Ageing, sensory loss and co-morbidity

According to the Department of Health (2013) there are an estimated 15 million people with long term conditions which cannot be cured including dementia, hearing loss, diabetes, sight loss, stroke.  In many cases long term conditions are linked to the ageing process.

Age-related damage is the single biggest cause of hearing loss, and 44% of over-70 year olds have moderate to severe hearing loss (Joining up, action on hearing loss). People with hearing loss have problems recognising speech, especially in challenging environments. They need to concentrate more than people with normal hearing to pick up as much as possible from the acoustical world (Arlinger 2003).

Uncorrected hearing loss gives rise to a poorer quality of life, reduced social activity, and increased symptoms of depression.

There are almost 2 million people living with sight loss in the UK.  Sight loss may be due to long term conditions.  For example diabetes: over 1 in 20 people in the UK have diabetes and are at risk of sight loss (diabetic retinopathy).   It is estimated 60% of people following a stroke have visual problems. Sight loss is linked to age with 1 in 5 people over the age of 75 living with sight loss (Access economics 2009).

Difficulties with vision are not always obvious. Signs of sight loss might include:

  • Person reports flashing lights or patterns in front of their eyes
  • Peering closely at faces and print
  • Needs brighter lighting
  • Moves more slowly: stumbling
  • Starts to touch objects and people to find way around

Sight loss impacts upon a person’s wellbeing including increasing the risk of social isolation and risk of injury through falling: visual impairment is associated with falls and hip fractures. NICE has emphasised the importance of visual assessment in prevention of falls (NICE CG 161 June 2013: Falls in older people: assessing risk and prevention).

Appropriate lighting may help to reduce the incidence of falls. By the age of 75 a person needs four more times the light that a person needs when they are 20. As the eye gets older it has more difficulty managing glare and changes to light levels, therefore avoiding sudden changes in light levels will help.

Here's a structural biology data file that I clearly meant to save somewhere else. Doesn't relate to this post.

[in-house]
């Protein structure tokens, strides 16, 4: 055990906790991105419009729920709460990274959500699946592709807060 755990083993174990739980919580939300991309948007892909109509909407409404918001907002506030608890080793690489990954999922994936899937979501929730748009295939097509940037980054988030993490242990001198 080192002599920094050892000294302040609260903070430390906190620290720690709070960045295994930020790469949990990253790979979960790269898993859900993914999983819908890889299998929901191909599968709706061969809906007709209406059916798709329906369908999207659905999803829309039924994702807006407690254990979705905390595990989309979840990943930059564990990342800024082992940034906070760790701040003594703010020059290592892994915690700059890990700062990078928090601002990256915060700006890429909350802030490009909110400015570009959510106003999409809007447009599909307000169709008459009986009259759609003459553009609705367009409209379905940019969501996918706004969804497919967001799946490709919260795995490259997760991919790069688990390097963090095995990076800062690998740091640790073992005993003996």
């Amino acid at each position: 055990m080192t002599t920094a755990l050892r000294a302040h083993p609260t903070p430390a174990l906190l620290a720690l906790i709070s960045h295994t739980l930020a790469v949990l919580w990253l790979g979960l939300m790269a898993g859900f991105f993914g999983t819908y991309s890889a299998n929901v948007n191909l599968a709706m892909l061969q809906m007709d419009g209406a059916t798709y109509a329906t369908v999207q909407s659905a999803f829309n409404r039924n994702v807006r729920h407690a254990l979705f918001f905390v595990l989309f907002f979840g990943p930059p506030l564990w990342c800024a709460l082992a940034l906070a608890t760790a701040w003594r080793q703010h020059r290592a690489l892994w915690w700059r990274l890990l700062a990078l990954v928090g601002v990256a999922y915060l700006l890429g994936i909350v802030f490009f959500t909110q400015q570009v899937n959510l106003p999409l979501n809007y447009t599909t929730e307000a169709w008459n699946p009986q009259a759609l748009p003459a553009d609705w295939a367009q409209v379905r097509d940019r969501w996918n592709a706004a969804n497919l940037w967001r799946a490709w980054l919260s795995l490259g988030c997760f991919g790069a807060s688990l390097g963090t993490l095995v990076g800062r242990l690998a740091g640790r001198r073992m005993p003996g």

Addressing communication needs is essential to enable people to play a role in managing their long term conditions: for example diabetes.  As older people may have co-morbidities and sensory loss, there are implications for services:  Services may need to consider how to support a person’s sensory loss to ensure they may understand information about their condition and how they may manage their condition.

The greater the age of a person, the greater the risk of developing a dementia: 820,000 older people have a diagnosis of dementia in UK (Alzheimer’s Society) and therefore older people may have dementia, sight and hearing loss.  Dementia, together with sensory loss, can make communication more difficult.

Some types of dementia can cause visual problems and sight loss may make the effect of dementia appear more pronounced.

A person living with dementia uses their sensory and cognitive skills to understand the world around them. If one aspect is damaged, for example cognitive skills, a person with dementia becomes more reliant on their sensory skills to transfer information to the brain to help them make sense of the world around them. The analysis of the information will be impaired if the person has damage to certain lobes of the brain: for example: if there is damage to the occipital lobe, the person may have difficulty recognising an object or with colour contrast. These difficulties are known as ‘visual perceptual problems’, and may present as illusions, misinterpretations or misidentifications.

A person that is older, and living with dementia, may need additional help to manage their sight loss and/or hearing loss. Problems with memory may mean that the person forgets to put their glasses on, or forgets where their glasses are. Memory aids visual or auditory (e.g. recorded message) may be helpful. A person living with dementia will uses clues in the physical environment to understand what they are doing, or what is happening next.  Appropriately supporting sensory skills may help them to do this.

Helen Behrens (Trainer 3 Spirit UK)

Sight Loss_WEB_

 

Access Economics, (2009). Future Sight Loss UK 1: The economic impact of partial sight and blindness in the UK adult population. RNIB.

Department of Health (DH) (2013) Improving quality of life for people with long term conditionshttps://www.gov.uk/government/publications/2010-to-2015-government-policy-long-term-health-conditions accessed 7/01/2016

Arlinger S (2003) Negative consequences of uncorrected hearing loss––a review International Journal of Audiolog; 42:2 S17–2 S20

Share Us
Follow Us